During this period over 90 percent of Federal funding was generated from import duties, collected by custom houses such as the one in Charleston. In 1832 South Carolina passed an ordinance of nullification, a procedure in which a state could in effect repeal a Federal law, directed against the most recent tariff acts. Soon Federal soldiers were dispensed to Charleston's forts and began to collect tariffs by force. A compromise was reached by which the tariffs would be gradually reduced, but the underlying argument over state's rights would continue to escalate in the coming decades. Charleston remained one of the busiest port cities in the country, and the construction of a new, larger United States Custom House began in 1849, only to be interrupted by the Civil War.
On December 20, 1860, the South Carolina legislature was the first state to vote for secession from the Union. They asserted that one of the causes was the election to the presidency of a man "whose opinions and purposes are hostile to slavery."
On January 9, 1861, Citadel cadets fired the first shots of the Civil War when they opened fire on a Union ship entering Charleston's harbor.
The war shattered the prosperity of the antebellum city. Freed slaves were faced with poverty and discrimination. Industries slowly brought the city back to a renewed vitality.
December 18, 1861, The New York Times, New York, New York
THE CHARLESTON CONFLAGARATION
Full Particulars from the Charleston Papers of Saturday.
The Loss Estimated at Seven Millions.
About Six Hundred Buildings Destroyed on the First Day.
THE ORIGIN AND PROGRESS OF THE FIRE.
CHARLESTON, Saturday, Dec. 14, 1861.
The Charleston Courier gives a list of between two and three hundred sufferers by the recent fire, and says the loss Is estimated at $7,000,000.
Mr. Russell, in whose sash and blind factory the fire originated (at the foot of Hazel Street along the waterfront), says the cause was the negligence and treachery of Negroes. The Mercury of the 14th gives a list of five hundred and seventy-six buildings which were totally destroy by fire on Wednesday alone. One Negro woman was burned to death. The Mills House was several times on fire, and considerably damaged.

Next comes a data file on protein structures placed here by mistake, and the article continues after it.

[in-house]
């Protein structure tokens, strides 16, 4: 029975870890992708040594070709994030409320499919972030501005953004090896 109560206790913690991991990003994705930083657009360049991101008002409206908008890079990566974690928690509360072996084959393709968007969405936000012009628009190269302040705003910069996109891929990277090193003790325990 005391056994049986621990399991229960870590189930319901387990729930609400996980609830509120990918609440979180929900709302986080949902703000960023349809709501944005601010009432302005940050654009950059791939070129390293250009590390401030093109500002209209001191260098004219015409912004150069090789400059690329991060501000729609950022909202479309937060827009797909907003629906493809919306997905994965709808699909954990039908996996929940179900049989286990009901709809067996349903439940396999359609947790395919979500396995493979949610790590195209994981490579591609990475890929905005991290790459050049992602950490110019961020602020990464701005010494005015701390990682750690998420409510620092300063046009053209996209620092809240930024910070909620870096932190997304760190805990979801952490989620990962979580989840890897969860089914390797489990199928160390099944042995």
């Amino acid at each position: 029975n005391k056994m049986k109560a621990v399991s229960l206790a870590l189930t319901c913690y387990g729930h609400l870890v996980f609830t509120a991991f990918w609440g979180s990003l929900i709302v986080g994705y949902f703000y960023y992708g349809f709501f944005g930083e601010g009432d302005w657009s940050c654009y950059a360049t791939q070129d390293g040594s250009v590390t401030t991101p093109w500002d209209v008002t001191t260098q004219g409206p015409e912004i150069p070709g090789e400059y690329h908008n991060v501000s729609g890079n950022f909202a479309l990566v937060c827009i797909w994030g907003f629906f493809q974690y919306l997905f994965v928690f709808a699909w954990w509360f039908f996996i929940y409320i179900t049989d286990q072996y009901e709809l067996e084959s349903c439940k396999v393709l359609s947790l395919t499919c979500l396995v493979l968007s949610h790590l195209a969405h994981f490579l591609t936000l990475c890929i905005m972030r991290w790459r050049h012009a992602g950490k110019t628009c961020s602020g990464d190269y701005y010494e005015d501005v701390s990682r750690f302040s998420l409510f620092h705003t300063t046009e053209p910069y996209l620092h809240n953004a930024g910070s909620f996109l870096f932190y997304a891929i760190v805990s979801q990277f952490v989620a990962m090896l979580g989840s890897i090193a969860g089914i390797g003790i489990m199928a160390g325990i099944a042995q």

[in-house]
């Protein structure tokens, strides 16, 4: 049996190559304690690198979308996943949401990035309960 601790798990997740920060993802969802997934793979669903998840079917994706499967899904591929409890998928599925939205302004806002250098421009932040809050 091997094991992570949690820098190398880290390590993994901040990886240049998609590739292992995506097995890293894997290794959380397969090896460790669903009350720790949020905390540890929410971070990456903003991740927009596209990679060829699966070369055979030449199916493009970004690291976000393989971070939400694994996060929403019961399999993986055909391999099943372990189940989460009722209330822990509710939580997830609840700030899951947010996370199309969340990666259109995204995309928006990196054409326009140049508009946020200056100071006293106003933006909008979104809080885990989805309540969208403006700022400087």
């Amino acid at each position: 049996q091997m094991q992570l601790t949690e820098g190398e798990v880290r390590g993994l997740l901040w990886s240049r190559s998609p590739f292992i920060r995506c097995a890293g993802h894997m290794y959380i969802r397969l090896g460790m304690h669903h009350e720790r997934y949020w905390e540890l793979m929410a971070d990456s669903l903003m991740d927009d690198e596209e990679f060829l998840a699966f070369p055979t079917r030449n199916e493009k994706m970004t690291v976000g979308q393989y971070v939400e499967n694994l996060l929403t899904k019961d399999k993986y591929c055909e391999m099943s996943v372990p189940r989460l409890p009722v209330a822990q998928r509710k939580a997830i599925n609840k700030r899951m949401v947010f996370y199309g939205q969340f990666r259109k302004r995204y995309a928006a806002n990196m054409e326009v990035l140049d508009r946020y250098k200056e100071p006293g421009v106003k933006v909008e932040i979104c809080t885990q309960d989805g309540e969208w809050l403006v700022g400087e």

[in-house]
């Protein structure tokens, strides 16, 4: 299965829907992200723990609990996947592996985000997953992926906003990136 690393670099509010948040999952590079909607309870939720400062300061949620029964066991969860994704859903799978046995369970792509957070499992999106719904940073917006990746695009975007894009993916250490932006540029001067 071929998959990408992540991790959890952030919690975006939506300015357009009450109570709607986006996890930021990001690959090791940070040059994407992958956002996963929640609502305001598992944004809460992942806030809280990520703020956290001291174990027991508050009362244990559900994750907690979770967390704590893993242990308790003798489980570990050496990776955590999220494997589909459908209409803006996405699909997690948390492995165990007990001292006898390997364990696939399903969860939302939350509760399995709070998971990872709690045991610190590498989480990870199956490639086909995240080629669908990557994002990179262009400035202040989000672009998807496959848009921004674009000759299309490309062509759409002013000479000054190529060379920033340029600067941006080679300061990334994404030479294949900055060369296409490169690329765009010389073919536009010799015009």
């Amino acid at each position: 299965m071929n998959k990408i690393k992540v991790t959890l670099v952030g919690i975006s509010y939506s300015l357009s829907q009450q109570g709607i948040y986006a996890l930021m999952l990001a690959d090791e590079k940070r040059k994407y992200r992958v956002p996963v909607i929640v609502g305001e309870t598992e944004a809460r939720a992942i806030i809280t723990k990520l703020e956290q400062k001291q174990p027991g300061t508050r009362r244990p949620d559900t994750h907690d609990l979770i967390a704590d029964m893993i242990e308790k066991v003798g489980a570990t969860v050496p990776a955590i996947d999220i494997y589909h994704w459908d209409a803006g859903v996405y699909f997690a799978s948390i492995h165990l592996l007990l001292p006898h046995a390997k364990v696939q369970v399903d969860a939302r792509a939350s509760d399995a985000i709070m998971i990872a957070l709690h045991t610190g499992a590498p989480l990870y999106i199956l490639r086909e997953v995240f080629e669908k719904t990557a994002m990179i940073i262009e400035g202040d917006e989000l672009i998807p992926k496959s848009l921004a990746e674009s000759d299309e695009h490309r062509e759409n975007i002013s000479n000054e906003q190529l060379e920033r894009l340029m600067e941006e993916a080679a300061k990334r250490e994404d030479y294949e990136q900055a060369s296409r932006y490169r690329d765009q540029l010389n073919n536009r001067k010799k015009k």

Augusta, Friday, Dec. 13. The Charleston Mercury of this A. M. says that the fire destroyed five churches. The Cathedral, St. Peter's, (Episcopal) the Cumberland street, (Methodist,) and the Circular Church, also the Institute Hall, St. Andrew's Hall, Apprentices' Library Hall, the Southern Express office, the Palmetto Savings Institution, the Art Association Hall, the Cotton Press and Cameron & Co's foundry are destroyed.
Before midnight the fire had assumed an appalling magnitude, and Meeting-street, from Market to Queen, was one mass of flame. As tenement after tenement was enveloped in flames, the panic became awful, and thousands of families evacuated their houses and filled the streets. The buildings in the lower part of the city, where the fire broke out, wore principally of wood, and extremely inflammable, which accounts for the remarkably rapid progress of the fire. At midnight the Circular Church and Institute Hall were burning, and the proximity of the flames to the Charleston Hotel and the Mills House, caused them to lie evacuated by their inmates . . . All the buildings on Kingstreet, from Clifford nearly to Broad, were destroyed before 3 o'clock. Gen. Ripley, who superintended the movements of the troops who arrived on the scene at about this time ordered several buildings on the route of the conflagration to be blown up. After some delay this order was executed, but not before the theatre, Floyd's coach factory, opposite the Express office, the old Executive building, and all the houses from this point to Queen-street had caught fire, and were destroyed.